Oakland High School, District Tackle High Levels of Lead in Water

On just the third day of the school year, McClymonds High School and district officials were scrambling to fix a problem with unsafe levels of lead in the water.

The Oakland Unified School District sent an environmental health and safety manager to the school to test the water and found unsafe levels of lead coming from one water fountain at the football field and from the kitchen faucets in the cafeteria. Lead also was discovered in the showers in the boys’ and girls’ locker rooms, district officials said.

Tests showed the fountainhead, kitchen faucets and shower heads were the sources of the lead, according to the district. But a community group dedicated to improving the school disputed that finding and said students are at risk.

A group of mainly alumni dubbed the New McClymonds Committee called the district's assessment a lie, saying the district discovered high levels of lead a year ago and hasn't done enough.

"They have signs over there saying the water is safe, but it is not safe," Ben Tapscott said. "And the fact that they want to put in a new sink and a new faucet without going to a clear water source is ridiculous."

The district said it did take action last year by shutting down showers, a short-term, financially realistic move.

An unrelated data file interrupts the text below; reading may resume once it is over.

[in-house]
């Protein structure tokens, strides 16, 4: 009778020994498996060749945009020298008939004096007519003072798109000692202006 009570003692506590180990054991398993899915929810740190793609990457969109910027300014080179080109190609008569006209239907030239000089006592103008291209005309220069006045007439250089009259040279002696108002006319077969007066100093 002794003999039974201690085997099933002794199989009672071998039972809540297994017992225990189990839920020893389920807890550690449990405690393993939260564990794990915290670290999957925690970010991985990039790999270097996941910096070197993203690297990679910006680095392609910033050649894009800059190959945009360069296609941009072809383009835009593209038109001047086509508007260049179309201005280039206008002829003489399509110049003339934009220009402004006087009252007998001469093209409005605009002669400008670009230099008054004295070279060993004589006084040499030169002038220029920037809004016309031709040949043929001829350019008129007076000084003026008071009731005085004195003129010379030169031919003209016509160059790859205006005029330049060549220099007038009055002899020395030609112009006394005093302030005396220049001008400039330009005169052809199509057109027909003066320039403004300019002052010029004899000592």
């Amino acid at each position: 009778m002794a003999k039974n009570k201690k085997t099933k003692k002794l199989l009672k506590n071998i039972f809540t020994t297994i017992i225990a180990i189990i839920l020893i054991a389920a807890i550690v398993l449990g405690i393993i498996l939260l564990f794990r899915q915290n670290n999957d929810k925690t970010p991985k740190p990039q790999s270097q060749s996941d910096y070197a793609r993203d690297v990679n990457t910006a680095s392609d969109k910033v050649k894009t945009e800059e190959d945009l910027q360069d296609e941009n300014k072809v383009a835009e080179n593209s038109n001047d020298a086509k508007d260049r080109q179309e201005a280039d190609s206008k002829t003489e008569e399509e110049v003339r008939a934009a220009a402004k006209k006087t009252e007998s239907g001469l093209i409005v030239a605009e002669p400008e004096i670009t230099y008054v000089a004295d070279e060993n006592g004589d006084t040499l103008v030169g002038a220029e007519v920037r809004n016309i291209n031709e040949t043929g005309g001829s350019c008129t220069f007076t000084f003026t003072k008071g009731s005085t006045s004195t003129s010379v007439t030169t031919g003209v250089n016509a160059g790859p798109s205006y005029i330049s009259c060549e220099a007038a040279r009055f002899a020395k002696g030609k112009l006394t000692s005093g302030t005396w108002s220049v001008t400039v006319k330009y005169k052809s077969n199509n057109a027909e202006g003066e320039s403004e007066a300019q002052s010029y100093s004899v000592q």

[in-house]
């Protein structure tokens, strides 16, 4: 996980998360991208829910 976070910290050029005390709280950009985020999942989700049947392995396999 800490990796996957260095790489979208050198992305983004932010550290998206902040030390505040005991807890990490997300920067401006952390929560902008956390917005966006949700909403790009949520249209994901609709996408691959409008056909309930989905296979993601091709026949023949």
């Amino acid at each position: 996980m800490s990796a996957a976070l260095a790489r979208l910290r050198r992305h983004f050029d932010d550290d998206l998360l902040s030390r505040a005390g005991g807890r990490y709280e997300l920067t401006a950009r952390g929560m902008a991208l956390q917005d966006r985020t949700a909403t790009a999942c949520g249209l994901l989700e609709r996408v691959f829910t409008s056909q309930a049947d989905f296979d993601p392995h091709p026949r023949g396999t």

"Long term, we're going to be replacing all the shower heads and remove the lead threat in that water," district spokesman John Sasaki said. "That will do that because we know it is not in the piping system. It is in the actual shower heads like it was in the faucets."

The fixtures at the football field and in the kitchen have been replaced, and the district said subsequent testing of the water in those locations showed lead is no longer a problem. New locker room shower heads are on order.

The district said it will make its test results available as soon as possible.

District officials acknowledged that McClymonds has old pipes, which at this stage of their lifespan can shed sediment and cause cloudy water to come from the fountains and faucets until the sediment clears.

The water is not a health threat, the district said, but it plans to install filters on all water fountains in the school. In the meantime, the school district has installed 11 water dispensers around campus, including in the cafeteria, and students will not be able to drink from the fountains for the time being.

Staff has also installed filters on the new kitchen faucets to ensure that water used in the cafeteria is not only safe but entirely clear, according to the district.

"We know this has been a challenging situation for the McClymonds community," Superintendent Kyla Johnson-Trammell said in a statement. "We want everyone to know we share their concerns and want nothing but the best for our young people and our staff."

Bay City News contributed to this report.

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